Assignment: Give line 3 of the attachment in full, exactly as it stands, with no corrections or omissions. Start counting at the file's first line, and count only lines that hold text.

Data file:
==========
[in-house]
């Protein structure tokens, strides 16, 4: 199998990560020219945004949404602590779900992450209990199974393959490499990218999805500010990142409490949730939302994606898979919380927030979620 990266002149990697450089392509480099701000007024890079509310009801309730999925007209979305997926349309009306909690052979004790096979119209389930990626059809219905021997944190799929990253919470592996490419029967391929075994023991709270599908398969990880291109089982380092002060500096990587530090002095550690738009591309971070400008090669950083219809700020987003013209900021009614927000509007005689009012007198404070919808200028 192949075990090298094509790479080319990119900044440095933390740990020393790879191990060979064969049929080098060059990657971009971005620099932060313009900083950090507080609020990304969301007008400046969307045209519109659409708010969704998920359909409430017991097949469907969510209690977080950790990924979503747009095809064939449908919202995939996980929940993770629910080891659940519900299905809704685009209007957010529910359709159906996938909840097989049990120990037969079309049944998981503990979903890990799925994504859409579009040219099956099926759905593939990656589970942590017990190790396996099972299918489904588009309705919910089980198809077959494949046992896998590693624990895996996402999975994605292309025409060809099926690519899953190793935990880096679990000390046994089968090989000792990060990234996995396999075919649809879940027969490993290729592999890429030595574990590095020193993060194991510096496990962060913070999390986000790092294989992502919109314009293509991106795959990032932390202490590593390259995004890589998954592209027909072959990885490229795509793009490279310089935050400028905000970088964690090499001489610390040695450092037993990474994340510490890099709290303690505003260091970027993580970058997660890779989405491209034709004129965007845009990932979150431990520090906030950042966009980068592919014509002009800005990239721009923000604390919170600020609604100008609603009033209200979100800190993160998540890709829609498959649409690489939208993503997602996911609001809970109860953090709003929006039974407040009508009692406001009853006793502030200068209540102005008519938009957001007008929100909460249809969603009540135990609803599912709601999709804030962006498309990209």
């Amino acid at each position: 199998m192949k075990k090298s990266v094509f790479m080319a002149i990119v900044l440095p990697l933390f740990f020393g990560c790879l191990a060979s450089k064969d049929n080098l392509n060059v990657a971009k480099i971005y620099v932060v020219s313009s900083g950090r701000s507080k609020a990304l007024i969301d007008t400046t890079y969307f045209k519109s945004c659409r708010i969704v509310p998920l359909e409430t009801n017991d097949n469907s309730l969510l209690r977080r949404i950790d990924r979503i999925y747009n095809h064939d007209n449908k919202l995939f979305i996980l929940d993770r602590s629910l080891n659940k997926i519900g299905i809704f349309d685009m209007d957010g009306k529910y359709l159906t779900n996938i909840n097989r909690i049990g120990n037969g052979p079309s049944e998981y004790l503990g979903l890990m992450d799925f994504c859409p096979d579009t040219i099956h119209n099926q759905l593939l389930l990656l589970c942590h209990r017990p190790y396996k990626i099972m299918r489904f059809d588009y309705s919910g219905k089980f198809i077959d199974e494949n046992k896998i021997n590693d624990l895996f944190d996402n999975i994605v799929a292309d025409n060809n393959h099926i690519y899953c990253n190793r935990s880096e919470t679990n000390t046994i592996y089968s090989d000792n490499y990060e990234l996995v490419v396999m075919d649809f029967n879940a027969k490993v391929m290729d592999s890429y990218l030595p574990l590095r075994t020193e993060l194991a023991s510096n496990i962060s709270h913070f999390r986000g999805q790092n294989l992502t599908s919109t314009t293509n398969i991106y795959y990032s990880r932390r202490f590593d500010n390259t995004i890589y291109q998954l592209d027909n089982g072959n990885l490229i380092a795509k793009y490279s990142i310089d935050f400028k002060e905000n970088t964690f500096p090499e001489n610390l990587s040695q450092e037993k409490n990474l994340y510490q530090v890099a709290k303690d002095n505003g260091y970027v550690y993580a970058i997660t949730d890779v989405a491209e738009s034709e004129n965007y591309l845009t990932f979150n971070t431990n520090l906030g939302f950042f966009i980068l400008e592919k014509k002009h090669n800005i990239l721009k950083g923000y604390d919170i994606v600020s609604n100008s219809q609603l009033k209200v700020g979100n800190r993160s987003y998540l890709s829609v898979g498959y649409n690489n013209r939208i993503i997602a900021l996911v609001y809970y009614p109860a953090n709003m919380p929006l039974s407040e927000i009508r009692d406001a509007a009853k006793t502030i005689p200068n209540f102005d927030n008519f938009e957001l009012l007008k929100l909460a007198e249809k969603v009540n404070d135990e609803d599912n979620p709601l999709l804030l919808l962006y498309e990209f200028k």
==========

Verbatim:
């Amino acid at each position: 199998m192949k075990k090298s990266v094509f790479m080319a002149i990119v900044l440095p990697l933390f740990f020393g990560c790879l191990a060979s450089k064969d049929n080098l392509n060059v990657a971009k480099i971005y620099v932060v020219s313009s900083g950090r701000s507080k609020a990304l007024i969301d007008t400046t890079y969307f045209k519109s945004c659409r708010i969704v509310p998920l359909e409430t009801n017991d097949n469907s309730l969510l209690r977080r949404i950790d990924r979503i999925y747009n095809h064939d007209n449908k919202l995939f979305i996980l929940d993770r602590s629910l080891n659940k997926i519900g299905i809704f349309d685009m209007d957010g009306k529910y359709l159906t779900n996938i909840n097989r909690i049990g120990n037969g052979p079309s049944e998981y004790l503990g979903l890990m992450d799925f994504c859409p096979d579009t040219i099956h119209n099926q759905l593939l389930l990656l589970c942590h209990r017990p190790y396996k990626i099972m299918r489904f059809d588009y309705s919910g219905k089980f198809i077959d199974e494949n046992k896998i021997n590693d624990l895996f944190d996402n999975i994605v799929a292309d025409n060809n393959h099926i690519y899953c990253n190793r935990s880096e919470t679990n000390t046994i592996y089968s090989d000792n490499y990060e990234l996995v490419v396999m075919d649809f029967n879940a027969k490993v391929m290729d592999s890429y990218l030595p574990l590095r075994t020193e993060l194991a023991s510096n496990i962060s709270h913070f999390r986000g999805q790092n294989l992502t599908s919109t314009t293509n398969i991106y795959y990032s990880r932390r202490f590593d500010n390259t995004i890589y291109q998954l592209d027909n089982g072959n990885l490229i380092a795509k793009y490279s990142i310089d935050f400028k002060e905000n970088t964690f500096p090499e001489n610390l990587s040695q450092e037993k409490n990474l994340y510490q530090v890099a709290k303690d002095n505003g260091y970027v550690y993580a970058i997660t949730d890779v989405a491209e738009s034709e004129n965007y591309l845009t990932f979150n971070t431990n520090l906030g939302f950042f966009i980068l400008e592919k014509k002009h090669n800005i990239l721009k950083g923000y604390d919170i994606v600020s609604n100008s219809q609603l009033k209200v700020g979100n800190r993160s987003y998540l890709s829609v898979g498959y649409n690489n013209r939208i993503i997602a900021l996911v609001y809970y009614p109860a953090n709003m919380p929006l039974s407040e927000i009508r009692d406001a509007a009853k006793t502030i005689p200068n209540f102005d927030n008519f938009e957001l009012l007008k929100l909460a007198e249809k969603v009540n404070d135990e609803d599912n979620p709601l999709l804030l919808l962006y498309e990209f200028k």